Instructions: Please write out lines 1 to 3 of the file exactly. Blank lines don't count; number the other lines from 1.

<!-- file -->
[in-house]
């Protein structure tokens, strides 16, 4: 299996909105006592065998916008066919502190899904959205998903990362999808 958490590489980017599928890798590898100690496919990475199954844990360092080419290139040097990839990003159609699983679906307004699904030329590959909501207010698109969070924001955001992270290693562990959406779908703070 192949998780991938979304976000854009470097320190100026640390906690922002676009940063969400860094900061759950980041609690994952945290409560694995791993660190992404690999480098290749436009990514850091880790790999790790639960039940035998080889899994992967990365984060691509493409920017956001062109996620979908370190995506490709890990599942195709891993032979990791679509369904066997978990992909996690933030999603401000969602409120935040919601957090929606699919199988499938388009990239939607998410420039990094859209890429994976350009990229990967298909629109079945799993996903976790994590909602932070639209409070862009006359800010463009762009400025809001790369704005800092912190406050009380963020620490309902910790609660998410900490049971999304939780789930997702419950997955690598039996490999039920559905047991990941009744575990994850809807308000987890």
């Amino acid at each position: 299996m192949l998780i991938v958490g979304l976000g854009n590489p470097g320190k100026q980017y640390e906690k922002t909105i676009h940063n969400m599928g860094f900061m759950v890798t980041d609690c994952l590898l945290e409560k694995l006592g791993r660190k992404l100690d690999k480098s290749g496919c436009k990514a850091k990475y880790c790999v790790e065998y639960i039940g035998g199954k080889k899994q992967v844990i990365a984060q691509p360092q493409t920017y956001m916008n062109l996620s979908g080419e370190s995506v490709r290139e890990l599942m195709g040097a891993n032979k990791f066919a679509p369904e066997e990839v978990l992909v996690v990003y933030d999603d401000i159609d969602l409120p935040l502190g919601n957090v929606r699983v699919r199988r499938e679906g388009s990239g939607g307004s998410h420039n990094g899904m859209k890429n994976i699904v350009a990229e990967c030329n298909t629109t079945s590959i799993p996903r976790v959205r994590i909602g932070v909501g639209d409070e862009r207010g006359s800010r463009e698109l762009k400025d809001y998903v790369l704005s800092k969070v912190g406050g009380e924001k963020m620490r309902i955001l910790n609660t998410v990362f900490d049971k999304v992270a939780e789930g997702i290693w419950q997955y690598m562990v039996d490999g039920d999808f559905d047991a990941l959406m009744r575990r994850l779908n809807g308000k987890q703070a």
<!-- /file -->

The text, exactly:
[in-house]
């Protein structure tokens, strides 16, 4: 299996909105006592065998916008066919502190899904959205998903990362999808 958490590489980017599928890798590898100690496919990475199954844990360092080419290139040097990839990003159609699983679906307004699904030329590959909501207010698109969070924001955001992270290693562990959406779908703070 192949998780991938979304976000854009470097320190100026640390906690922002676009940063969400860094900061759950980041609690994952945290409560694995791993660190992404690999480098290749436009990514850091880790790999790790639960039940035998080889899994992967990365984060691509493409920017956001062109996620979908370190995506490709890990599942195709891993032979990791679509369904066997978990992909996690933030999603401000969602409120935040919601957090929606699919199988499938388009990239939607998410420039990094859209890429994976350009990229990967298909629109079945799993996903976790994590909602932070639209409070862009006359800010463009762009400025809001790369704005800092912190406050009380963020620490309902910790609660998410900490049971999304939780789930997702419950997955690598039996490999039920559905047991990941009744575990994850809807308000987890």
């Amino acid at each position: 299996m192949l998780i991938v958490g979304l976000g854009n590489p470097g320190k100026q980017y640390e906690k922002t909105i676009h940063n969400m599928g860094f900061m759950v890798t980041d609690c994952l590898l945290e409560k694995l006592g791993r660190k992404l100690d690999k480098s290749g496919c436009k990514a850091k990475y880790c790999v790790e065998y639960i039940g035998g199954k080889k899994q992967v844990i990365a984060q691509p360092q493409t920017y956001m916008n062109l996620s979908g080419e370190s995506v490709r290139e890990l599942m195709g040097a891993n032979k990791f066919a679509p369904e066997e990839v978990l992909v996690v990003y933030d999603d401000i159609d969602l409120p935040l502190g919601n957090v929606r699983v699919r199988r499938e679906g388009s990239g939607g307004s998410h420039n990094g899904m859209k890429n994976i699904v350009a990229e990967c030329n298909t629109t079945s590959i799993p996903r976790v959205r994590i909602g932070v909501g639209d409070e862009r207010g006359s800010r463009e698109l762009k400025d809001y998903v790369l704005s800092k969070v912190g406050g009380e924001k963020m620490r309902i955001l910790n609660t998410v990362f900490d049971k999304v992270a939780e789930g997702i290693w419950q997955y690598m562990v039996d490999g039920d999808f559905d047991a990941l959406m009744r575990r994850l779908n809807g308000k987890q703070a």